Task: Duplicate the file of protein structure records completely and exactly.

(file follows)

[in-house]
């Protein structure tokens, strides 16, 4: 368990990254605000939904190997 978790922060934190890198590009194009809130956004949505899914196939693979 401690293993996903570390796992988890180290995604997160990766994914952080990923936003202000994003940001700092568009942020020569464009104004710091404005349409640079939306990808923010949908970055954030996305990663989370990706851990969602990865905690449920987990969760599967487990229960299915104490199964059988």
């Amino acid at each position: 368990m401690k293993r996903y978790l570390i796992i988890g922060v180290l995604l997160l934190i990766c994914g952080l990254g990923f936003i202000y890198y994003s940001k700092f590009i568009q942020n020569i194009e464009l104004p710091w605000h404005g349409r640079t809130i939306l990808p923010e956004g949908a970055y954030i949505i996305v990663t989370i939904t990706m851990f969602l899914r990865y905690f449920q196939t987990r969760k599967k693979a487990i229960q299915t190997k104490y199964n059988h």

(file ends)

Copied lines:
[in-house]
């Protein structure tokens, strides 16, 4: 368990990254605000939904190997 978790922060934190890198590009194009809130956004949505899914196939693979 401690293993996903570390796992988890180290995604997160990766994914952080990923936003202000994003940001700092568009942020020569464009104004710091404005349409640079939306990808923010949908970055954030996305990663989370990706851990969602990865905690449920987990969760599967487990229960299915104490199964059988």
């Amino acid at each position: 368990m401690k293993r996903y978790l570390i796992i988890g922060v180290l995604l997160l934190i990766c994914g952080l990254g990923f936003i202000y890198y994003s940001k700092f590009i568009q942020n020569i194009e464009l104004p710091w605000h404005g349409r640079t809130i939306l990808p923010e956004g949908a970055y954030i949505i996305v990663t989370i939904t990706m851990f969602l899914r990865y905690f449920q196939t987990r969760k599967k693979a487990i229960q299915t190997k104490y199964n059988h």